The climb took me about an hour I think, but can’t be sure as I’d forgotten to check what time I set off which was a bit of an oversight on my part. I stopped a couple of times to take photos, which gave me time to get my breath back, but generally just kept pedalling, amazed at how well my legs were coping. Obviously the previous weeks of hill climbing around the country to date had paid off.
There are some pretty steep and long bits to the climb, with no real flat sections to speak of, just 2000 feet up to the top. There were a couple of those moments when you think you’ve reached the top, but you turn around the corner and there’s an even longer and steeper section to go, which can be a bit dispiriting. You just have to grit your teeth and push on. I found it easier if I broke it up into sections, setting myself goals of making it to that post, or the bush another 200m on, or focussing on counting pedal strokes. Not far from the top a few groups of cyclists passed me whizzing down the other way on their sleek and unladen machines, going at quite a pace – I’d have hit the brakes by now, however I had a far longer stopping distance to contend with. As they passed, over the course of a couple of minutes, I received shouts of encouragement, or promising comments about it not being far to the top now, which spurred me on somewhat. Mostly I didn’t want to be seen to be pushing my touring bike up a mountain in front of them, which gave me a boost.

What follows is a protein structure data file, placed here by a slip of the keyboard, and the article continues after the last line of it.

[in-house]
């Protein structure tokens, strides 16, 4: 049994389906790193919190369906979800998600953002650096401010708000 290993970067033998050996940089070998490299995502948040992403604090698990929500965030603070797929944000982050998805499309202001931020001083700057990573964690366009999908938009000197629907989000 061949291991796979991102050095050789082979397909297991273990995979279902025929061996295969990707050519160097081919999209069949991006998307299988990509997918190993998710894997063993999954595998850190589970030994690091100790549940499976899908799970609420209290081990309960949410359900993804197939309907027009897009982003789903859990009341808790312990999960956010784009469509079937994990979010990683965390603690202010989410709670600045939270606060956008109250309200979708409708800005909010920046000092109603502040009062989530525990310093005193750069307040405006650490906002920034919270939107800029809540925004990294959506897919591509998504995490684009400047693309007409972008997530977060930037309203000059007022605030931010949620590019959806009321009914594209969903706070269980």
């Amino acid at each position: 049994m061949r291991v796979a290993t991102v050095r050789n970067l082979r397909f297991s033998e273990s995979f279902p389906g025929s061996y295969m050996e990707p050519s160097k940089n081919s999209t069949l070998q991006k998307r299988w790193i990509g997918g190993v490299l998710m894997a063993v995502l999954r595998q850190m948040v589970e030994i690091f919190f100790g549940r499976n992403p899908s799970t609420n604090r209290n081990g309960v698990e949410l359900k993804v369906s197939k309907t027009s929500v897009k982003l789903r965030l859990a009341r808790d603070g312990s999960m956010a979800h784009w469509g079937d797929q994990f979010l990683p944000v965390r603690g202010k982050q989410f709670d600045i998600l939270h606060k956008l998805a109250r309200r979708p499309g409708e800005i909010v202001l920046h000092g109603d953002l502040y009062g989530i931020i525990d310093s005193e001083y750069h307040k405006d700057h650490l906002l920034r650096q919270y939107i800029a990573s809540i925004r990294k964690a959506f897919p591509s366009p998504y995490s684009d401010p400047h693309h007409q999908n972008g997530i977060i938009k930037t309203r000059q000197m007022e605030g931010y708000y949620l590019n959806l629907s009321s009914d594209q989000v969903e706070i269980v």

I felt a great sense of achievement on reaching the top of the pass, having not had to get off and push at all. Scotland still hadn’t defeated me, unlike Yorkshire, however the gradients were steeper in Yorkshire and my legs weren’t as strong back then; I might be able to take the hill up from Boulby now. I’d made it up the highest pass in Britain, wahey!
I stopped for a rest at the top, and to admire the view which wasn’t all that bad. Even though the mountain goes up a bit further, to a communications mast, it felt like the top of the world after that climb.
I didn’t see any Golden Eagles soaring about which was a little disappointing – Dad had seen some here when he visited many years ago, and there were still eagles in the area apparently. Whilst waiting for Ewan I gave my parents a quick call to let them know I’d made it up, and that my bike and I were in one piece still; I needed to share the moment. To be honest if anything I was more worried about the descent anyway, and my brakes and wheels holding out all the way down.
Feeling a bit low on energy I ate a couple of bananas and some Haribos, whilst chatting to a couple of local cyclists from Lairg. They’d come up the other side which has some even steeper sections; ‘Oh good’, I thought, this was going to be interesting on a bike weighing over 100 pounds. They’d done the pass several times, it being her favourite route, and were in training for their forthcoming tour in the Pyrenees and France which sounded like it was going to be fantastic – 3 weeks in pretty much guaranteed good weather, and great landscape to cycle through. This got me thinking about other potential tours again, and how cool it would be to cycle around the Mediterranean. Admittedly some of the a North African coast could be challenging, but I’ll have to add it the list of possibilities – from the souks of Morocco all the way around to Spain and Portugal. It could take a while, especially if you go all the way around Italy. My list of possible adventures by bike is starting to grow now, with the New Zealand idea, as well as Cape Wrath to Sicily.